Chefs Support Chefs at the Pacific Food & Wine Classic

Ticket proceeds benefit the Golden Rule Charity. Chef Rob Wilson shares why this matters.

Voted as one of the best food-and-wine festivals in the world, the Pacific Wine & Food Classic will be taking place Aug. 17 and 18 at Newport Dunes Waterfront Resort.

The region’s top chefs will cook up a variety of unique and vibrant dishes, all specially curated from summertime memories and inspirations. Experience more than 150 wines, cold beer and delicious craft cocktails, and while you sip and savor, you’ll be giving back to the Golden Rule Charity— the primary beneficiary of this event.

The Golden Rule Charity was founded in 2015 to support hospitality workers in times of crisis. It has been the only organization that provides timely relief to hospitality companies and employees in need on a nationwide level. Having granted individuals more than $60,000 in funds, the Golden Rule Charity has directly helped chefs, waiters, restaurant owners and managers recover from unanticipated hardships.

So why is it important to support and aid hospitality companies and employees? When disasters strike, restaurants, bars, hotels and wineries generously donate food, venue space, event planning and funds to help those afflicted. The Golden Rule Charity is passionate about delivering resources to help hospitality workers and business get back on their feet, and up and running as soon as possible.

We sat down with Chef Rob Wilson to learn more about the Golden Rule Charity and its role in helping Orange County’s restaurant community. Wilson—who is set to open his new restaurant, Glasspar, in Dana Point—currently sits on the board of directors. And, as a veteran in the industry, he knows a thing or two about the hardships that come with the territory and the importance of living by the golden rule.


Tell us about the role the Golden Rule Charity plays?

Most front-of-the-house employees make minimum wage plus tips, while the back-of-the-house employees make barely over minimum wage, and most don’t make tips. Managers and sous chef who are on salary work 60-plus hours a week, and if you were to break down their salary to an hourly wage, they make way less than a server at minimum wage plus tips—not to mention they work twice as much. Most can’t afford insurance and live paycheck-to-paycheck. When hardship hits, it can be devastating to the individual or family. Most don’t have enough money in savings to pay bills, rent, not to mention medical bills. That’s when the Golden Rule Charity comes in to support those in need.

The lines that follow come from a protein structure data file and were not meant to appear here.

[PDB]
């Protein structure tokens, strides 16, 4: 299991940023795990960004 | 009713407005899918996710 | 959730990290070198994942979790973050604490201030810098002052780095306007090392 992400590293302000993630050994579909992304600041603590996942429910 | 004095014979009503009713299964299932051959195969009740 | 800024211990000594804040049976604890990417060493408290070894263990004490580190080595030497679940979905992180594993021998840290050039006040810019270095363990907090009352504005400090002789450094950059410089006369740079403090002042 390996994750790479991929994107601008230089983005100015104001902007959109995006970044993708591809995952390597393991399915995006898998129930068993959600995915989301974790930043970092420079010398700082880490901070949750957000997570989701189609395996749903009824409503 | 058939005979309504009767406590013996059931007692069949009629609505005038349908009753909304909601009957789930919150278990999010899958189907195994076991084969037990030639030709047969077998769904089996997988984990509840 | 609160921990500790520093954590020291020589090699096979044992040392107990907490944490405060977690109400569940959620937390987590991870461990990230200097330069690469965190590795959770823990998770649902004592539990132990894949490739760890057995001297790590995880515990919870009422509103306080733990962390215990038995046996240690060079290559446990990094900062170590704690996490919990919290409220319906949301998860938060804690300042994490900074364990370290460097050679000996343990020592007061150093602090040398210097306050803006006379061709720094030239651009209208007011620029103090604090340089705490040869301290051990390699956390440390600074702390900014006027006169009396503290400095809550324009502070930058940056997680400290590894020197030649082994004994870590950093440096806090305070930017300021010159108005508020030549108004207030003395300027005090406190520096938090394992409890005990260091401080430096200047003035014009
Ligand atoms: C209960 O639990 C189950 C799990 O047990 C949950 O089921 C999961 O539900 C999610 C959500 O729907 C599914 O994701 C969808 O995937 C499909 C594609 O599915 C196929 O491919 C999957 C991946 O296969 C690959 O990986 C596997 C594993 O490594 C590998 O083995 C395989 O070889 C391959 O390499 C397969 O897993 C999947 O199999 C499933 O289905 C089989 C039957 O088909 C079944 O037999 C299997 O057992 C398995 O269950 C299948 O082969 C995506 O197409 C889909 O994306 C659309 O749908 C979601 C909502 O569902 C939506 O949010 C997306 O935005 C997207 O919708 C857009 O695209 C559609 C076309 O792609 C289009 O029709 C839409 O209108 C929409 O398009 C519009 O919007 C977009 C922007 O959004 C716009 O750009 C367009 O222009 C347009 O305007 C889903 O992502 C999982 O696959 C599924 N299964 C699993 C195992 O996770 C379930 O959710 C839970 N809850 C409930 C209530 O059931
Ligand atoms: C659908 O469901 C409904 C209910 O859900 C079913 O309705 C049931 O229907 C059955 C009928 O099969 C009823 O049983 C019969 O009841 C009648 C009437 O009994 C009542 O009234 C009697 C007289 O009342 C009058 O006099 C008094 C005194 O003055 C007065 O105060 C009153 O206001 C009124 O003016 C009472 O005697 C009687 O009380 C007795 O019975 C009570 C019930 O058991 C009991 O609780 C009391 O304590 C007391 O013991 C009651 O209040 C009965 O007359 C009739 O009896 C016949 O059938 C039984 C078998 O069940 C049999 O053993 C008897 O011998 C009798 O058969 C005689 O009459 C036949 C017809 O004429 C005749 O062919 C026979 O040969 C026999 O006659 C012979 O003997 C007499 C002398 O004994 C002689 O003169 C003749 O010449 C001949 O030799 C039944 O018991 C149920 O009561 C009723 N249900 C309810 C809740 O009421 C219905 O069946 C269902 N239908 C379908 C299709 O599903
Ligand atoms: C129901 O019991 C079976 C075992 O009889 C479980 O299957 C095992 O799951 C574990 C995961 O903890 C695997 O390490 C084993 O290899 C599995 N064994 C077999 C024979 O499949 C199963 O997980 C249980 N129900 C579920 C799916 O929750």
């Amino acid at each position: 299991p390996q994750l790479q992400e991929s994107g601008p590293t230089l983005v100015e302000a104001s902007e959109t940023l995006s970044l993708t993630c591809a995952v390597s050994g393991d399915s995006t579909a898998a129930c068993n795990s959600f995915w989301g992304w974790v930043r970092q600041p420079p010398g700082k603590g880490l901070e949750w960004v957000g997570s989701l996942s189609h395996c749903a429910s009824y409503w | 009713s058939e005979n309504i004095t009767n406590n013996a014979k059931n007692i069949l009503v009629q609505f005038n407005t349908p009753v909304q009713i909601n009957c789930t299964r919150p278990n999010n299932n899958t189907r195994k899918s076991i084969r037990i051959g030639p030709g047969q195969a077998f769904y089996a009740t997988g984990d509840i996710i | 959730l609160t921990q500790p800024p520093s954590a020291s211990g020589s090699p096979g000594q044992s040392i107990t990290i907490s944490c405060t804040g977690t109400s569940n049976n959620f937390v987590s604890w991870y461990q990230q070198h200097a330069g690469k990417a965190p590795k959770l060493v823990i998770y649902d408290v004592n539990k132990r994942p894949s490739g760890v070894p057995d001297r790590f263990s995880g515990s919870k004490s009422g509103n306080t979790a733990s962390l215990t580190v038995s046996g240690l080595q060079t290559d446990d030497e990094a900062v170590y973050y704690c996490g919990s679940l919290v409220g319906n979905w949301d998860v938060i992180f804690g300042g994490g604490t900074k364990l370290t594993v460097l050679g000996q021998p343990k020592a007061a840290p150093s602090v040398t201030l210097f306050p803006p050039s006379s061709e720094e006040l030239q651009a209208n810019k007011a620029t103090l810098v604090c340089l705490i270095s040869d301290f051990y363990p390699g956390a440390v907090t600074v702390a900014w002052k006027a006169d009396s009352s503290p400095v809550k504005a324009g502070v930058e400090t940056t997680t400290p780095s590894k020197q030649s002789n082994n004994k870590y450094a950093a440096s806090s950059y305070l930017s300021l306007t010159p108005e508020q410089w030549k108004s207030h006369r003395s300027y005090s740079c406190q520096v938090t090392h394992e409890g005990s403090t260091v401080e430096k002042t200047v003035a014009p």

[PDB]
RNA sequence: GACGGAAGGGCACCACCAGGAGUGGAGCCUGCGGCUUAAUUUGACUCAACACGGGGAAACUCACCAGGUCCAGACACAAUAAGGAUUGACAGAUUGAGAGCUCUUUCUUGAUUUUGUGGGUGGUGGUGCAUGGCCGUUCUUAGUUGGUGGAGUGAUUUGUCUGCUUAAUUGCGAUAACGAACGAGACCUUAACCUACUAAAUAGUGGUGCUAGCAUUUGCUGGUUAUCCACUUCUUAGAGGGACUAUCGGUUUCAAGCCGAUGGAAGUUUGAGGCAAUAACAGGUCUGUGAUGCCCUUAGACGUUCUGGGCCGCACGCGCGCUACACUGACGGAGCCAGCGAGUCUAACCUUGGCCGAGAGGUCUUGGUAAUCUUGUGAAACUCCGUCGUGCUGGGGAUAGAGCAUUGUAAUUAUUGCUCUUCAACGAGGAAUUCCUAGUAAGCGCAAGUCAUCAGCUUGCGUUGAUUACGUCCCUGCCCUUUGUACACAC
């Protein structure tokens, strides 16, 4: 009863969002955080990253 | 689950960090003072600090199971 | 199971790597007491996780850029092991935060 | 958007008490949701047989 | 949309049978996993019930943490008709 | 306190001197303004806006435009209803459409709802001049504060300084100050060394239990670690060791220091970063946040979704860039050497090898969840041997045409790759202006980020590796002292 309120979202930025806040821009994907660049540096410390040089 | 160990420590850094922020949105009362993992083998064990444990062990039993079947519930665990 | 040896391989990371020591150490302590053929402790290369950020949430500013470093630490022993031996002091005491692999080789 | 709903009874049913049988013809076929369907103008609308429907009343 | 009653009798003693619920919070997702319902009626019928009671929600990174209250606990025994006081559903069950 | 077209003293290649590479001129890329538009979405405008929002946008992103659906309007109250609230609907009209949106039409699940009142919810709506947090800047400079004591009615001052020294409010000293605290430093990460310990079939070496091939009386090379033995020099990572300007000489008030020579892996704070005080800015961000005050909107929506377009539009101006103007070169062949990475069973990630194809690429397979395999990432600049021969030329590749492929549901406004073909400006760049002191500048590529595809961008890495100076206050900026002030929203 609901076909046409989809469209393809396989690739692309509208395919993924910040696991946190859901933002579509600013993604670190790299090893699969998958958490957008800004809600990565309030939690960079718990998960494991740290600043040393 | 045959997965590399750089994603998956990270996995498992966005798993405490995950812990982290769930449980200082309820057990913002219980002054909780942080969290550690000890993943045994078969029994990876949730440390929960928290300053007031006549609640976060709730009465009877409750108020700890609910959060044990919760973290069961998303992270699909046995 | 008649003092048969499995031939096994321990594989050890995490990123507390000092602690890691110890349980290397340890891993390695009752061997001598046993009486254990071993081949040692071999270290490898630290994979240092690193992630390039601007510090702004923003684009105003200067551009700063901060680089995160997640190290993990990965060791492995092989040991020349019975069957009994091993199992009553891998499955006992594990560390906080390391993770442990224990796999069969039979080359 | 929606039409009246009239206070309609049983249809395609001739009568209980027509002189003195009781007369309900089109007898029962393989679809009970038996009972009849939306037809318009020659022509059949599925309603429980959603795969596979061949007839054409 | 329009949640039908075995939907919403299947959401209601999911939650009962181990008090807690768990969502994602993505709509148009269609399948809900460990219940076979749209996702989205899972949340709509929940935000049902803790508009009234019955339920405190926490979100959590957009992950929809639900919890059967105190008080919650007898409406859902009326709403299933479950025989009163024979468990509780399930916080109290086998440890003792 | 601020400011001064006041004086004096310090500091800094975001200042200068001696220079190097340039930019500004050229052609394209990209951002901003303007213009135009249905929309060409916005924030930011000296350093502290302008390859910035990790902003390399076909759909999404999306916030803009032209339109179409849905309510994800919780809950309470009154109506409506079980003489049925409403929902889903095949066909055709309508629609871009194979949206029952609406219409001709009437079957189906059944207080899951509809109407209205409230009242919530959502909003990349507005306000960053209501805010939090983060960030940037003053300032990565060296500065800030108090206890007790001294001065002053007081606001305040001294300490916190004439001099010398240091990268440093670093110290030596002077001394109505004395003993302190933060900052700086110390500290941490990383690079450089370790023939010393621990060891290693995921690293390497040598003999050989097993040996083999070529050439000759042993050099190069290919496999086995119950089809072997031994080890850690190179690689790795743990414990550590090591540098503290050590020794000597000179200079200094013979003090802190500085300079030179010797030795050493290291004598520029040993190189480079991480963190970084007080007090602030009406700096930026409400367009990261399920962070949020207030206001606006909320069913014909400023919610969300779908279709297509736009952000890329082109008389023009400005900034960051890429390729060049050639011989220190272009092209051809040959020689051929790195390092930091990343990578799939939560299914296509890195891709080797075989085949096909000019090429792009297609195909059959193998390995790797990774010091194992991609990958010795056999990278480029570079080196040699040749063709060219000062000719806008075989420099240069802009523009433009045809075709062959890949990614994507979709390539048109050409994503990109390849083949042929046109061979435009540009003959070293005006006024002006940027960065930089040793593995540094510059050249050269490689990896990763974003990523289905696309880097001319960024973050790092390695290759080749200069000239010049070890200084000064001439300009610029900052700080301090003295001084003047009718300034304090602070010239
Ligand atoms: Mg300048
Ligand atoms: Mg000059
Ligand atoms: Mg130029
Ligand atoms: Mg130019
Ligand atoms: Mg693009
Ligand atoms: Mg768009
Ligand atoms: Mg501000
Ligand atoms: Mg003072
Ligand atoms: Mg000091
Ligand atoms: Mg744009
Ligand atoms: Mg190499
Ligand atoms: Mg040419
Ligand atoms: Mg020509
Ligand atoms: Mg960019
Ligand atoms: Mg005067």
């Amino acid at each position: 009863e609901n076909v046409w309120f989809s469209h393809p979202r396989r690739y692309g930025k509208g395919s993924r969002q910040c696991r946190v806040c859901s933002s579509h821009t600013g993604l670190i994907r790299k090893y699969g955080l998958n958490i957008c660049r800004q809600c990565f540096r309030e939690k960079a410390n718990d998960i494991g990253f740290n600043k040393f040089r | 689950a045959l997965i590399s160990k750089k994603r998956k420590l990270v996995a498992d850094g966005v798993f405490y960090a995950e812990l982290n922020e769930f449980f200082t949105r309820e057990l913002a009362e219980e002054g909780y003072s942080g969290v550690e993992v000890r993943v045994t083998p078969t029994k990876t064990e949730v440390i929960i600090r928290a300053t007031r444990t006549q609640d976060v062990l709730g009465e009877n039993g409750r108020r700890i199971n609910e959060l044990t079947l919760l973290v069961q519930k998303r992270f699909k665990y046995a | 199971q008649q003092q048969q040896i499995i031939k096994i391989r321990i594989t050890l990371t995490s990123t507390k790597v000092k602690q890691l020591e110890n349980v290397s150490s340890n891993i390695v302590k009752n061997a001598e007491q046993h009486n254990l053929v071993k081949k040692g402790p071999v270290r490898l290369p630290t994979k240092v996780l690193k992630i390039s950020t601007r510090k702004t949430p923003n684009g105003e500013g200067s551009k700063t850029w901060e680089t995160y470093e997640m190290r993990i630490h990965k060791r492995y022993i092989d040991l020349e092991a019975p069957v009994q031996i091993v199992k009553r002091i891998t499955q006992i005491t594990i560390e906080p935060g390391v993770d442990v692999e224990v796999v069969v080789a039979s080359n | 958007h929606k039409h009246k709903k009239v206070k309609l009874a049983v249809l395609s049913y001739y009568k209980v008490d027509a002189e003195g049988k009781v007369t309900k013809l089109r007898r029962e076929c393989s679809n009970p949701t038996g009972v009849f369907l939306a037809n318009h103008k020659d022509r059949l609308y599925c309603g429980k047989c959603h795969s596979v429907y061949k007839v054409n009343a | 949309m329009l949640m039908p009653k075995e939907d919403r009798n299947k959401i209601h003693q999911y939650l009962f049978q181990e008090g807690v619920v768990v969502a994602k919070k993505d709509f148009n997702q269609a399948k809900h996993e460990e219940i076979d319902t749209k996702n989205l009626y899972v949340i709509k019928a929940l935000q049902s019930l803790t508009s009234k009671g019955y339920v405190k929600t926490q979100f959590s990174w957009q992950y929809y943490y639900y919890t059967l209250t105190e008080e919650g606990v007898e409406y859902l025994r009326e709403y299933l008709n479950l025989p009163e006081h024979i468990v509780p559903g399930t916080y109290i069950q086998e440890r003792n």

What obstacles have you encountered that could have been eased by this type of help?

It’s important for the public to support local business rather than giant corporate chains because of convenience. Also, addressing social media in a positive way rather than in a negative manner. The people in the hospitality industry are given very little slack if they make a mistake. We are all human and we all make mistakes.

Can you give any examples of how the Golden Rule Charity has helped someone in the industry?

Golden Rule Charity has given out many grants to hospitality employees in need. I have a couple of stories. First is Simon, a dishwasher for 16 years at a local restaurant who was sending his daughter to a university in Mexico. The Golden Rule Charity was able to gift him a grant of $1,000 to assist. Second were two chefs who worked for me at one point. I was able to nominate them both for a $500 grant through Golden Rule’s 12 days of giving last December. Fortunately, both of them received a $500 grant to help make their family Christmas a little better.

What’s the best way for people to help?

The public can give back by supporting nonprofits like the Golden Rule Charity because it comes directly back to hospitality employees in need. They can also help by supporting local restaurants by dining out more frequently. If restaurants are busy, the workers are making money to support themselves and their families.

On a more personal note, we’re excited about the opening of Glasspar! How do you cultivate an atmosphere where your team feels supported, like family?

We are super excited about Glasspar as well. Our plan is to cultivate a teamwork environment where we all succeed as one cohesive unit. We all support one another and everyone wins—one team, one dream. We will be implementing a tip pool for all the employees from the dishwashers on up. Everyone plays an important role in running a restaurant, and everyone should be compensated fairly. If you treat your employees like family, they will become your family.

Do you have any mentors in your career who have inspired you to live by the golden rule?

Yes, I have been fortunate to have quite a few mentors in my 33-plus year career. The one that sticks out the most is Executive Chef Christian Rassinoux. He was the executive chef for The Ritz Carlton, Laguna Niguel for 22 years, and I had the pleasure of working for him for seven years. He not only is a great chef but a true gentleman in the kitchen. He always told me that you need to take care of those who take care of you.

And, finally, we’ve got to ask: What will you be serving at The Pacific Food and Wine Classic?

I am serving two dishes: Baja Shell Fish Farms Kumiai oysters with summer peach pickled mustard seed mignonette, and chilled summer corn soup with fresh lime cream, Baja Shell Fish Farms Cortez clams and Whales Cove mussel salpicon.


General admission and VIP tickets for both days are available online. For specific information on ticket pricing and booking, visit pacificwineandfood.com.


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